This has been yet another challenging budget development year for the Gorham School Department.  While we work to address the needs of our growing student populations, we are simultaneously seeing our state subsidy go down significantly due to our increasing property values and the state’s increase in the minimum mil expectation.  

On the expenditure side of the budget, there are three key factors influencing our FY 19 proposed budget.  Those are (1) maintaining costs associated with existing staff, (2) addressing the needs of our increasing student populations - especially at grades K-5, and (3) addressing the needs of our struggling learners through special education and other required student support services.  

The cost to simply maintain our existing staff is approximately $920,000.00.  This is due mostly to contracted salary increases (2.0% plus steps, GTA, 2.5% no steps Admin., 2.5% no steps Central Office Support, and two contracts that are still in negotiations - MBCC & SAA) as well as increases to health insurance (9%).  In terms of our student populations, we are anticipating an increase of 77 students across grades K-12, but an increase of 96 students in just grades K-5. This has caused us to have to add 3 more K-5 classroom teachers and to add 2 portable classroom spaces (1 at GHS and 1 at Village Elem.).  Our special education populations have grown from 342 students in 2010-11 (when we had a Director and an Assistant Director) to 355 students in 2017-18. Our numbers of students in 504 have grown from just 43 in 2010-11 to 121 in 2017-18, and our Gifted and Talented student population has also increased from 250 in 2010-11 to 319 in 2017-18.

Our per pupil expenditures (which are 12th out of 13 Cumberland County School Systems) were $13,811.00 per pupil in FY 18.  If you add 77 students and multiply that times that per pupil amount you would expect an increase in the budget (with no other changes) of $1,063,447.00.  The total projected increase in the budget for FY 19 is $1,666,912.00. The difference between these two figures is $603,465.00. This would be an increase of just 1.6% due to CPI.  To us, this demonstrates that the problem with the FY 19 budget is NOT an expenditure problem, but a revenue problem.

On the revenue side of the budget, our challenges are significant.  All told, Gorham is losing $1,282,170.00 in state subsidy in just one year!  This loss of state subsidy is due mainly to things that are far outside of the School Department’s control.  There are two key factors contributing to our loss of subsidy: (1) The increase of the minimum mil expectation, as set by the state annually, from 8.19 mils to 8.51 mils.  This is the amount the state requires us to contribute locally in order to receive state subsidy dollars. (2) The increase of Gorham’s state property values by 6% between FY 18 and FY 19.  

State property values are used by the State within the EPS funding formula to determine a community’s ability to pay for public education.  As your property values go up, the state believes you can contribute more locally to fund public education. The increase in the min. mil expectation from 8.19 to 8.51 resulted in a loss of just over $500,000.00 in state subsidy.  The difference between this figure and the total loss of $1,282,170.00 is primarily due to Gorham’s overall increase in state property values. In effect - a “double-whammy” for sure.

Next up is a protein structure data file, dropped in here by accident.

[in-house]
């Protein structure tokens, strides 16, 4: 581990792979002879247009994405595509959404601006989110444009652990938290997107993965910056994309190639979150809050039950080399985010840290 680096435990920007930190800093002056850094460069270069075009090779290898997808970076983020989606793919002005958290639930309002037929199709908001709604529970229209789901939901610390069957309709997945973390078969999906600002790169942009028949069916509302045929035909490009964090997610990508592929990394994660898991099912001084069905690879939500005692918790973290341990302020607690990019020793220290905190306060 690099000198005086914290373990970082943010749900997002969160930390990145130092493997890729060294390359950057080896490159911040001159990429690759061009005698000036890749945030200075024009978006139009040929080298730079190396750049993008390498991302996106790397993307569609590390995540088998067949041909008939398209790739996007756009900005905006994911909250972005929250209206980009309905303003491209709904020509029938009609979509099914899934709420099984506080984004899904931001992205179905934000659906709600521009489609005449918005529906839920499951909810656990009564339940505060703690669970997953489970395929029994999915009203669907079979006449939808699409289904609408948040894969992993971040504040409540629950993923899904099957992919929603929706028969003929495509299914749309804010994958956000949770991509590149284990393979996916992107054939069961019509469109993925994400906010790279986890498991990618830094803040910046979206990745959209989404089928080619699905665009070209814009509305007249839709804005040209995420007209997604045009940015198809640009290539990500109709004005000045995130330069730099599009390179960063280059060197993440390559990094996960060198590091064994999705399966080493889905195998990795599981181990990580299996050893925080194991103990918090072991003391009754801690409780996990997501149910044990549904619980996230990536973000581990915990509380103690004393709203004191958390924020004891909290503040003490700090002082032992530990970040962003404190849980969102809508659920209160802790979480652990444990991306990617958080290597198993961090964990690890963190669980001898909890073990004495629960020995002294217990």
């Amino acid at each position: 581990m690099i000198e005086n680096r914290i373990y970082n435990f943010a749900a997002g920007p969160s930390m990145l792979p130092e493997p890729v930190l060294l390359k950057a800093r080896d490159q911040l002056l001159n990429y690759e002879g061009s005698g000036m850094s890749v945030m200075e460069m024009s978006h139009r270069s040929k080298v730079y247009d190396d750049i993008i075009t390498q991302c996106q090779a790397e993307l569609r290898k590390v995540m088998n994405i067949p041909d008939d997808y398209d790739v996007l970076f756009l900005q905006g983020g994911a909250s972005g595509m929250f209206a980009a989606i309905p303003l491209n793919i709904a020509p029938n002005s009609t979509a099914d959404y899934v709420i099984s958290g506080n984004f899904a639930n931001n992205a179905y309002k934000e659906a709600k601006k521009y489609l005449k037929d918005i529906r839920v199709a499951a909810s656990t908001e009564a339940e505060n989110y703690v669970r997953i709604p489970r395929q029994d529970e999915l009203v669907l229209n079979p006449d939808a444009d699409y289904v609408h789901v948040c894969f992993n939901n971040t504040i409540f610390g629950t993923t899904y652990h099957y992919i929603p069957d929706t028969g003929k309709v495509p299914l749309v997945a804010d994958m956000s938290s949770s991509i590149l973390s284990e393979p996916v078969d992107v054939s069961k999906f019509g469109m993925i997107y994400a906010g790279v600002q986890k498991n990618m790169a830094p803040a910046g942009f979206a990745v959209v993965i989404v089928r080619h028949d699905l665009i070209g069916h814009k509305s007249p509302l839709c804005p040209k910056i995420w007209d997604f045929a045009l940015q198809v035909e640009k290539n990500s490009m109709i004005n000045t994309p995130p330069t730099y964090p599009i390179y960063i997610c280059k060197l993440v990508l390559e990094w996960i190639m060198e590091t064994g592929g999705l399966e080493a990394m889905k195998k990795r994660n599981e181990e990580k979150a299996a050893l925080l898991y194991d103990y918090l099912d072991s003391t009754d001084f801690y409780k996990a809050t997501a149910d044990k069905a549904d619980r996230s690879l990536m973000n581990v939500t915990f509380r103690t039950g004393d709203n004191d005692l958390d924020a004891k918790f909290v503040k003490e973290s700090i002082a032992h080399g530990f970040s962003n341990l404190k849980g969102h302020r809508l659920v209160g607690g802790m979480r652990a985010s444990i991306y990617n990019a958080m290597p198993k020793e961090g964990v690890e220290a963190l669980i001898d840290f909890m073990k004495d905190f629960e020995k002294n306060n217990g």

The School Committee, in consultation with the District Leadership Team, spent 5 grueling meetings (one full day Saturday) reviewing and analyzing our proposed FY 19 budget in great detail.  Between both groups, we either deflected or cut almost $1.3 million dollars from the Superintendent’s original proposals.

This proposed budget totals $39,288,505 and represents a 4.43% increase in expenditures over the final approved FY 18 Budget of $37,621,593.  This budget requires a 16.12% increase in the local appropriation. Assuming General Purpose Aid (GPA) is finalized at the proposed level, and the actual FY 18 property tax increases by a little over  $30 million in FY 19, the impact of this budget on the mil rate is an increase of 13.96% or $1.55 on the mil. In review of the FY 19 budget summary page in the booklet you will see the increase in the local appropriation is $2,887,024.

During the past year, the School Department has continued to review all programs, personnel, facilities, and attendant infrastructure to assess their utility and their value in advancement of a high quality, comprehensive educational program for all our students.  The School Department began a study of its K-5 school configurations this past spring, which resulted in a 40 page report distributed to the School Committee in November, 2017. The School Committee has worked on this report and determined that it needs to do additional study so that it may form a long term plan for our K-5 schools, which would inform how we want our schools to be configured in both the short and long term.  The School Committee has commissioned a demographic study as well as a long range facilities planning study for our K-5 schools that we hope will inform this long range plan. Those studies will be completed in Fall of 2018.